Is the Ancestry Footnote Merger Good for Genealogy?

question

In a press release announcement made earlier today, Ancestry.com Inc. intends to acquire iArchives Inc., the parent company to Footnote.com, a popular research website for genealogists. While at first glance it appears that this merger is a good “match,” it does bring forth many questions as to Ancestry’s reasons for the acquisition, what impact the merger will have on the genealogy industry, and how it will affect both the casual entry-level family historian as well as the professional genealogist.

Personally, I think the acquisition is a good move, one that makes sense, and it is in line with recent Ancestry acquisitions.  Here’s why:

  • Content: there is value in the content that Footnote already has on its site and while there is some overlap – particularly with some US Census records – much of it is unique.  Enough so that many genealogists currently have memberships with both Ancestry and Footnote.
  • Indexing and Search Engine Experrise: Ancestry wins in this arena. A common complaint among Footnote users was the difficulty in locating information and the resulting records.
  • Technology: Footnote was the winner here and now this makes Ancestry a winner. Footnote’s records were always clearer and easier to read.  The technology and expertise used to digitize records is probably the greatest value to Ancestry in this deal.
  • Marketing: you can’t argue against Ancestry’s marketing machine and it is not easy to work against it.

Concerns and Questions

Despite what seems like a win-win situation for all players in the genealogy industry – from consumer to vendor – there are some issues which must be tackled:

  • Will there be a combined membership to both Ancestry and Footnote or will they remain as separate products.  Keep in mind that Ancestry is acquiring iArchives, the parent to Footnote.  What plans Ancestry has for accessing the Footnote content remain to be seen. The content could be merged into Ancestry’s current library of database or kept separate and somehow cross-referenced.
  • If the focus is on content and its back-end technology more than acquiring Footnote’s 35,000 subscribers, does it mean that Footnote disappears? Will Footnote subscribers be offered dual-membership to both sites for a time period? Will Footnote become another Ancestry acquisition like Genealogy.com and kept on only in a shell of its former self?
  • What about some of the popular functions on Footnote such as the Person Page or annotation of Census records? Will Ancestry incorporate the Person Page concept or elements of it for their own site?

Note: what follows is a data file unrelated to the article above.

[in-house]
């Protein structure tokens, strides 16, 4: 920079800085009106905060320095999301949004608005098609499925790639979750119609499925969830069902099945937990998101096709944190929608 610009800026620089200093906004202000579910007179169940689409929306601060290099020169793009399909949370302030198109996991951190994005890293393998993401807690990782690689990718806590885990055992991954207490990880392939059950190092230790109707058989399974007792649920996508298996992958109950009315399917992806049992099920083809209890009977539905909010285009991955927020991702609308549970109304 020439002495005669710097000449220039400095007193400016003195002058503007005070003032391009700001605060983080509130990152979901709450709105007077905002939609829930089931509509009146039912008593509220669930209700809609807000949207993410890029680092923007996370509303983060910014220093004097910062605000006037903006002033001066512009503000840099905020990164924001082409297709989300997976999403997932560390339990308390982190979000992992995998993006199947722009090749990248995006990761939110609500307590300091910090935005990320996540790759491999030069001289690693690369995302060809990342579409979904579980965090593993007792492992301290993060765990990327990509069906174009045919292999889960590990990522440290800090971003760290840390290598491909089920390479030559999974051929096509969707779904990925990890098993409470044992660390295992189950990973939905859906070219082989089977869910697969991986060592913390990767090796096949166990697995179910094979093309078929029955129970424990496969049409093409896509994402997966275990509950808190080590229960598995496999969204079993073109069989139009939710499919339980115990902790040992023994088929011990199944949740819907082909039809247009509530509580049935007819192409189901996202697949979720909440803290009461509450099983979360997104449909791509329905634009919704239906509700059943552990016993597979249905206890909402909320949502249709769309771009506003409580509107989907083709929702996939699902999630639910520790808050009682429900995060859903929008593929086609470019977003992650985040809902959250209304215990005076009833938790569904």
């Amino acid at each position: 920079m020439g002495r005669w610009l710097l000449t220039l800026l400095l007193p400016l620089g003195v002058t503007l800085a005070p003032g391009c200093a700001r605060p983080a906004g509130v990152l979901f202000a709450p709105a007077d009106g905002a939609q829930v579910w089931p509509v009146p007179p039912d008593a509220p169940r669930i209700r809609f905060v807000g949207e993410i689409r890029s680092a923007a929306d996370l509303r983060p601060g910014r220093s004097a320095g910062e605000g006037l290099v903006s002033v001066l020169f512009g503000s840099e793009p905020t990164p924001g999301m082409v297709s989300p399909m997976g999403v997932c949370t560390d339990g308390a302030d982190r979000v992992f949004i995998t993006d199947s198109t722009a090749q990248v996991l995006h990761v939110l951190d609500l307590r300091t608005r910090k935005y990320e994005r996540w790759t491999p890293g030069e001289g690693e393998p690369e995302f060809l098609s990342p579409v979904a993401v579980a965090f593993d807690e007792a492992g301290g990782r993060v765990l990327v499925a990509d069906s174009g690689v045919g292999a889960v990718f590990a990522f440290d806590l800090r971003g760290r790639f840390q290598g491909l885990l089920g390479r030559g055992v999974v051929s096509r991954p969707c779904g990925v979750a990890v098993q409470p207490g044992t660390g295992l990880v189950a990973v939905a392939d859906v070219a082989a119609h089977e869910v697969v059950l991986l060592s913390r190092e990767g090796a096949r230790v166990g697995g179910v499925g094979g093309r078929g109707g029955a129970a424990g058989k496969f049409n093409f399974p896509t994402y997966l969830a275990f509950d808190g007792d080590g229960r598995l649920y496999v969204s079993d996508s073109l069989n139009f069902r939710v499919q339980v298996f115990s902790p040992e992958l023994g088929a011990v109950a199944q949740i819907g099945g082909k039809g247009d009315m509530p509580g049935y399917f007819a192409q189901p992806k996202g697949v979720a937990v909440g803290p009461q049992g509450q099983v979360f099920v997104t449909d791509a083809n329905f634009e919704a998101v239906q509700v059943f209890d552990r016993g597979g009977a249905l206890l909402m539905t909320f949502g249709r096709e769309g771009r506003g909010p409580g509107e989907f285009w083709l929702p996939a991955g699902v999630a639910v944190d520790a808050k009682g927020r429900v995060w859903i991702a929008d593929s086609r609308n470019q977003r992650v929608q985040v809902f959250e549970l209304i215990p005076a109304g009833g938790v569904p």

• Are there concerns that there is not enough competition in the genealogy industry in terms of content providers?

Who’s Next on the Ancestry Radar?

While speculation is kind of fun, with Ancestry’s recent shopping spree the topic is more serious than you think.  An obvious target would be FamilyLink.com and its World Vital Records holdings. Another would be GenealogyBank or Newspaper Archives.com which have excellent newspaper collections.

Of course this is a world of eat or be eaten, too.  There’s no reason that Ancestry itself couldn’t be a target. Rumors of Google acquiring Ancestry have been around ever since it went public in November 2009. Google in the genealogy business? Not exactly – but Google is in the information business and with its ever-expanding content, that is what abounds at Ancestry.

©2010, copyright Thomas MacEntee

About the Author

Thomas MacEntee
Thomas MacEntee is a genealogist specializing in the use of technology and social media to improve genealogical research and as a means of interacting with others in the family history community. Utilizing over 25 years of experience in the information technology field, Thomas writes and lectures on the many ways blogs, Facebook and Twitter can be leveraged to add new dimensions to the genealogy experience. As the creator of GeneaBloggers.com he has organized and engaged a community of over 1,100 bloggers to document their own journeys in the search for ancestors.

1 Comment on "Is the Ancestry Footnote Merger Good for Genealogy?"

  1. My very first thought when I heard of this was, selfishly, “YAY.” Because while I don’t love Ancestry’s navigation/search, I really hate Footnote’s. It’s a great site and the images are a joy to work with, but that navigation is…not intuitive (at least not for me).

    Once thing I am concerned about is integration. A lot of my work in my HR career focused on helping companies integrate post-merger. It’s very hard to do this well, and if you don’t, customer service can really suffer. You also tend not to see a lot of innovation during that period, because the company is so inwardly-focused on integrating the different companies they’ve bought. In fact, sometimes big companies get so inwardly-focused after these shopping sprees that faster, lighter competitors have a chance to race ahead.

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